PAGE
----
The History of Marijuana in Washington

Marijuana is legal to use in the state of Washington, which along with Colorado, was actually one of the first states to legalize marijuana for recreational use. Some of these regulations are more recent, but Washington has a history with cannabis that dates back to 1923, when the drug was criminalized and considered a narcotic. Marijuana arrests remained rare for several decades until the 1960s, when marijuana became fun and popular among young adults. More people continued experimenting with cannabis, eventually causing lawmakers to question the drug’s severity. By 1971, the Washington State Legislature recognized that marijuana is neither an opiate nor a narcotic.

By the 1990s, the public continued questioning the effects of marijuana so much that law enforcement stopped aggressively pursuing users. Marijuana was proving more helpful than harmful, so lawmakers began to push for legalization. By 1998, after a failed first attempt, Washington legalized medical marijuana under Initiative 692, allowing qualifying patients to use marijuana, while also protecting the physicians and caregivers providing the prescriptions. Recreational marijuana became legal in the state in 2012, though smoking in public is still prohibited.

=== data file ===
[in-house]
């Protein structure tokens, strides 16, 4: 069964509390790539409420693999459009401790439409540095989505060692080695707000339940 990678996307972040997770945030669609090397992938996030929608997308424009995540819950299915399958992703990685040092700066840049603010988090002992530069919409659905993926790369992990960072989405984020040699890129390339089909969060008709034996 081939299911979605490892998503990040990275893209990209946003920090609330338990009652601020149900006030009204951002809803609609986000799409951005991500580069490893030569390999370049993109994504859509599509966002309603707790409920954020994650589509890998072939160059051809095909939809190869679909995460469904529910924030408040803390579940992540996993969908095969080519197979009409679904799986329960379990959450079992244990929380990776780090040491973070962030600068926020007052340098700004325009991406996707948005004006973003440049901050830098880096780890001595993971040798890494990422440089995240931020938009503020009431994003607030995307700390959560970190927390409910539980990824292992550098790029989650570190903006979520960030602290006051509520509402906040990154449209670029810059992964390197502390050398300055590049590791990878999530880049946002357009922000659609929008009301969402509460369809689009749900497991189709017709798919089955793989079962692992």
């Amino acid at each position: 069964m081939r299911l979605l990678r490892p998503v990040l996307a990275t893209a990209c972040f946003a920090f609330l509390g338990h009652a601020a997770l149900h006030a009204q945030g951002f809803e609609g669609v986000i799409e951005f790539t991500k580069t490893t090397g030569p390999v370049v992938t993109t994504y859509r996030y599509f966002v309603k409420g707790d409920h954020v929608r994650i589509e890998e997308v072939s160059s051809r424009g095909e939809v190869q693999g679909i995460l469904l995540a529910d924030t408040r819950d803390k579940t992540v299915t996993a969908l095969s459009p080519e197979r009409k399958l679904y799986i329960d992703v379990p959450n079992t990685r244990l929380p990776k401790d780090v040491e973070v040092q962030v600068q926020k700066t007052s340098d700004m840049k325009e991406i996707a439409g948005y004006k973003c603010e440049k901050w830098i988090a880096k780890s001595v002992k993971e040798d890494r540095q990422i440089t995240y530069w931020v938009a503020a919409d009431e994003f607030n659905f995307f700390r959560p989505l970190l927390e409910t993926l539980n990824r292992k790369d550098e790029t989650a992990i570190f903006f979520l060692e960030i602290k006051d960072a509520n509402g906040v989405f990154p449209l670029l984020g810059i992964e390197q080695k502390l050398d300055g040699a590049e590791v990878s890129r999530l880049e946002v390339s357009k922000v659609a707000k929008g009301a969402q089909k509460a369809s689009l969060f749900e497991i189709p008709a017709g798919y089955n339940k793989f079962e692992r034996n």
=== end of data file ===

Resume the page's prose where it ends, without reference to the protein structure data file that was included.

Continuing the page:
Marijuana reform is coming to the US Virgin Islands as well as Trinidad and Tobago after both groups of Caribbean islands changed their cannabis laws recently. US Virgin IslandsThis week, the US Virgin Islands' newly elected governor Albert Bryan Jr. (D) signed a bill legalizing medical marijuana in the US territory. The legalization movement has been steadily growing in the Virgin Islands since 2014 when voters approved a referendum in favor of legalizing the substance.

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